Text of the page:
Taeko had big plans for that drama, but later joined the drama club in high school and found out acting wasn’t her thing. Despite people often asking her to settle down and get married during her enjoyable time in the countryside, one evening her sister’s mother-in-law brought up the topic of Taeko marrying Toshio and staying there as they seemed compatible together.
Taeko was embarrassed by the proposal and left home for a while. Though she didn’t accept or reject it, she wondered how life with Toshio would be. He picked her up and they headed back home. On the way, Taeko remembered Abe, a poor boy who briefly attended her school. Everyone avoided him due to his dirty clothes and haughty attitude, but Taeko sat next to him. On his last day at school when he was asked to shake hands with everyone, he refused to shake hands with Taeko and left. She still felt guilty about that incident.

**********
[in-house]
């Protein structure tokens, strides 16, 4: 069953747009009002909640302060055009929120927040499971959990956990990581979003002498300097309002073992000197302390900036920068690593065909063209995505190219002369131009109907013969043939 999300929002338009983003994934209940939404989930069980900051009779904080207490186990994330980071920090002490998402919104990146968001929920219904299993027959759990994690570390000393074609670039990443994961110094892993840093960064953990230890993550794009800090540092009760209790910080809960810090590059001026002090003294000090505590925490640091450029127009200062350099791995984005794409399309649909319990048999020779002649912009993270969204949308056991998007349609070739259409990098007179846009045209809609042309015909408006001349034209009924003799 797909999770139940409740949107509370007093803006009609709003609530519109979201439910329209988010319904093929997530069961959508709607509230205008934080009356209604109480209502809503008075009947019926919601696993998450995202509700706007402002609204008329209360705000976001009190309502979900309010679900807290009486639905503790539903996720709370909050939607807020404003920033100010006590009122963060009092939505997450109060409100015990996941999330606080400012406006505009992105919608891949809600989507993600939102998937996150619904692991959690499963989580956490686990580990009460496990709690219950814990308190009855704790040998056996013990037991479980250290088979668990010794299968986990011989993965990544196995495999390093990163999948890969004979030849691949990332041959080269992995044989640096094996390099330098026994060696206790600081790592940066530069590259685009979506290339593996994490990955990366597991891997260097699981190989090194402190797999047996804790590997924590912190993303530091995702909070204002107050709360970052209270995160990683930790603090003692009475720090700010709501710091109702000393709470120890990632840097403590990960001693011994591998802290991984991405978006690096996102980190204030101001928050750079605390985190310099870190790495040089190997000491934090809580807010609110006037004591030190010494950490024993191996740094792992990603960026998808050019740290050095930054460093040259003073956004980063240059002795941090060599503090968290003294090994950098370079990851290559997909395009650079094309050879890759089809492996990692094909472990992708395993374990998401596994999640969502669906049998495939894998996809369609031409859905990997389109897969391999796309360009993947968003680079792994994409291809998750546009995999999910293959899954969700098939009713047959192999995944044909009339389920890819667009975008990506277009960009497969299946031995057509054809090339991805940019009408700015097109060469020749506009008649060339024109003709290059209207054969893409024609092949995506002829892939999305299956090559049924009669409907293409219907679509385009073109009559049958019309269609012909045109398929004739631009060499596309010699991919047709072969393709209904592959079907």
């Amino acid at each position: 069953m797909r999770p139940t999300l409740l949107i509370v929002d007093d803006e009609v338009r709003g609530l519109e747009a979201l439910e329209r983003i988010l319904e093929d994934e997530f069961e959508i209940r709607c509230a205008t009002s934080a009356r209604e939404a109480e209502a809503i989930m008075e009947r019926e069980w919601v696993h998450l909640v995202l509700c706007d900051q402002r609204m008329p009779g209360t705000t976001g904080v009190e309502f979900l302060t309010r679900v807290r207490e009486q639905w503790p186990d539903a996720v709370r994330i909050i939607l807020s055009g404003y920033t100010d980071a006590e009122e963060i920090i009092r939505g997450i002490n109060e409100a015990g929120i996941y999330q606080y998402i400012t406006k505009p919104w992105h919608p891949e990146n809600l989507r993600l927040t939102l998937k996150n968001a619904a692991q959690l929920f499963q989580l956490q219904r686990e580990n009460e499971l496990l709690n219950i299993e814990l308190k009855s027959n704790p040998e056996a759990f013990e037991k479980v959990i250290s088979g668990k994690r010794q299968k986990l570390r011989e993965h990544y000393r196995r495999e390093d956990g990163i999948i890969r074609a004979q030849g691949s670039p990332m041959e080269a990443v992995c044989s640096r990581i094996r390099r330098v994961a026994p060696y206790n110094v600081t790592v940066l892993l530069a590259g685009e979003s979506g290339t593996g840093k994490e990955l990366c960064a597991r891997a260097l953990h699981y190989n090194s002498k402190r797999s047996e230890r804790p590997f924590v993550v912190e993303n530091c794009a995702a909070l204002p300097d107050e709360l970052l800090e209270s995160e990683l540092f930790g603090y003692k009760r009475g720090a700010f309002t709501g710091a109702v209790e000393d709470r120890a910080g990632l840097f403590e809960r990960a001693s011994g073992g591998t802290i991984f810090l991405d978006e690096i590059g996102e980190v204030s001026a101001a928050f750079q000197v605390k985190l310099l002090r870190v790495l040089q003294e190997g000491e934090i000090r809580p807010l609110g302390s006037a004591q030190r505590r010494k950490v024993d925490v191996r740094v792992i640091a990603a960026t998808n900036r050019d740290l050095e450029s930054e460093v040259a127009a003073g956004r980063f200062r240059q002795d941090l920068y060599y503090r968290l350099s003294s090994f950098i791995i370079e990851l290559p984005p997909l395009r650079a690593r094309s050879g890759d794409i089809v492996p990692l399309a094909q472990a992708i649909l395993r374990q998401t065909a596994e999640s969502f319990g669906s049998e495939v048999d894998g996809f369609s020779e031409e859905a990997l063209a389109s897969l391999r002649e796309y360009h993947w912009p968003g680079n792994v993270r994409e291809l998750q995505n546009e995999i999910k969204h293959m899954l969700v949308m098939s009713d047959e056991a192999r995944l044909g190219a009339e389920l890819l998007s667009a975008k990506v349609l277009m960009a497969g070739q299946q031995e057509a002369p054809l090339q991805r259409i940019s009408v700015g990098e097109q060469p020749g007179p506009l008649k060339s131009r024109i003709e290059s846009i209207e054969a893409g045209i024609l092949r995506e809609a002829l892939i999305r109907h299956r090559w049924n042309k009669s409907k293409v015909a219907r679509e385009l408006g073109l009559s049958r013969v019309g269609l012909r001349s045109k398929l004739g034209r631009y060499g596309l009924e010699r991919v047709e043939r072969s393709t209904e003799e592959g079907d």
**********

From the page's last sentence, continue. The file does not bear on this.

Toshio explained that the boy liked her more than anyone else, which is why he didn’t want to say goodbye. Taeko realized she felt comfortable around Toshio during their conversations and wanted to hold his hand that day. The next day, she left for the city but returned to start a life with Toshio in the countryside.
My final thoughts:
‘Only Yesterday’ transported me back to my childhood. The story is told from a working woman’s perspective and is refreshingly realistic for its release year of 1991.
All in all, I’d rate this movie 4.5/5… Thanks for reading, hope the movie makes you nostalgic too! 🙂